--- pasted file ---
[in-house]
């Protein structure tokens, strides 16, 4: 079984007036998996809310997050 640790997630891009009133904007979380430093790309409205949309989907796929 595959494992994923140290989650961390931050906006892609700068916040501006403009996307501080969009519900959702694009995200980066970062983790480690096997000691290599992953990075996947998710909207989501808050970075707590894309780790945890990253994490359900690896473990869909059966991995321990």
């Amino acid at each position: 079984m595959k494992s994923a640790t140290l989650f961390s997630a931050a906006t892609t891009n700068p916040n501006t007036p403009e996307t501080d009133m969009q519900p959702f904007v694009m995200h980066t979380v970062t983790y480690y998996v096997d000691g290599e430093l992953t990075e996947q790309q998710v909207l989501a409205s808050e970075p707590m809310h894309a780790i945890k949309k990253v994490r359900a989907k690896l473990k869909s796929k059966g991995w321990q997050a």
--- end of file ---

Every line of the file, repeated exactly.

[in-house]
């Protein structure tokens, strides 16, 4: 079984007036998996809310997050 640790997630891009009133904007979380430093790309409205949309989907796929 595959494992994923140290989650961390931050906006892609700068916040501006403009996307501080969009519900959702694009995200980066970062983790480690096997000691290599992953990075996947998710909207989501808050970075707590894309780790945890990253994490359900690896473990869909059966991995321990």
């Amino acid at each position: 079984m595959k494992s994923a640790t140290l989650f961390s997630a931050a906006t892609t891009n700068p916040n501006t007036p403009e996307t501080d009133m969009q519900p959702f904007v694009m995200h980066t979380v970062t983790y480690y998996v096997d000691g290599e430093l992953t990075e996947q790309q998710v909207l989501a409205s808050e970075p707590m809310h894309a780790i945890k949309k990253v994490r359900a989907k690896l473990k869909s796929k059966g991995w321990q997050a």